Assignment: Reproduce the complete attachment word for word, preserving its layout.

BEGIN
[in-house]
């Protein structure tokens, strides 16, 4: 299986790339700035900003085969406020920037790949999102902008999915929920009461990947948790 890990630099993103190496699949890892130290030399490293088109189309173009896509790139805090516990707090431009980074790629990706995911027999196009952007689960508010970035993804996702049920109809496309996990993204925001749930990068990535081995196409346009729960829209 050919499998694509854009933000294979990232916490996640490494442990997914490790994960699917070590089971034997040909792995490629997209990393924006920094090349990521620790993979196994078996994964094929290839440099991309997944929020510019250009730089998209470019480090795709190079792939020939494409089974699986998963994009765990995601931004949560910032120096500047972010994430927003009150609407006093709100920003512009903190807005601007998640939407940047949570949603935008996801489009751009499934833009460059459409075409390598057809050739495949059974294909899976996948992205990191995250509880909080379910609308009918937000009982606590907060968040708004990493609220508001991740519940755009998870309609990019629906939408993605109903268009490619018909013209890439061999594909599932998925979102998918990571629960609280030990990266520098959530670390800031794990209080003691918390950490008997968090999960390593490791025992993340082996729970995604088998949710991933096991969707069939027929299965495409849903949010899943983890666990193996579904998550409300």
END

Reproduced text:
[in-house]
């Protein structure tokens, strides 16, 4: 299986790339700035900003085969406020920037790949999102902008999915929920009461990947948790 890990630099993103190496699949890892130290030399490293088109189309173009896509790139805090516990707090431009980074790629990706995911027999196009952007689960508010970035993804996702049920109809496309996990993204925001749930990068990535081995196409346009729960829209 050919499998694509854009933000294979990232916490996640490494442990997914490790994960699917070590089971034997040909792995490629997209990393924006920094090349990521620790993979196994078996994964094929290839440099991309997944929020510019250009730089998209470019480090795709190079792939020939494409089974699986998963994009765990995601931004949560910032120096500047972010994430927003009150609407006093709100920003512009903190807005601007998640939407940047949570949603935008996801489009751009499934833009460059459409075409390598057809050739495949059974294909899976996948992205990191995250509880909080379910609308009918937000009982606590907060968040708004990493609220508001991740519940755009998870309609990019629906939408993605109903268009490619018909013209890439061999594909599932998925979102998918990571629960609280030990990266520098959530670390800031794990209080003691918390950490008997968090999960390593490791025992993340082996729970995604088998949710991933096991969707069939027929299965495409849903949010899943983890666990193996579904998550409300």